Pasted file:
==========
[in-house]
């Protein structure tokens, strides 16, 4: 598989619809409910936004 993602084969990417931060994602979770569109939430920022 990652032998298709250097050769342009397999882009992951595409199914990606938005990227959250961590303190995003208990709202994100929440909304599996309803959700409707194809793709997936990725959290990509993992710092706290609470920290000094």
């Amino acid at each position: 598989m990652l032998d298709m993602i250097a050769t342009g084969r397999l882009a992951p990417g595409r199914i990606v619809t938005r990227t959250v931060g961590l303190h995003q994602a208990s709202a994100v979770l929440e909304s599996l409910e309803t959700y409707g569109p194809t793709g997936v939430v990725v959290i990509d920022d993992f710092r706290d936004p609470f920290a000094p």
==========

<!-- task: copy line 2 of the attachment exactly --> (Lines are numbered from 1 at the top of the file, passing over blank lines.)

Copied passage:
């Protein structure tokens, strides 16, 4: 598989619809409910936004 993602084969990417931060994602979770569109939430920022 990652032998298709250097050769342009397999882009992951595409199914990606938005990227959250961590303190995003208990709202994100929440909304599996309803959700409707194809793709997936990725959290990509993992710092706290609470920290000094």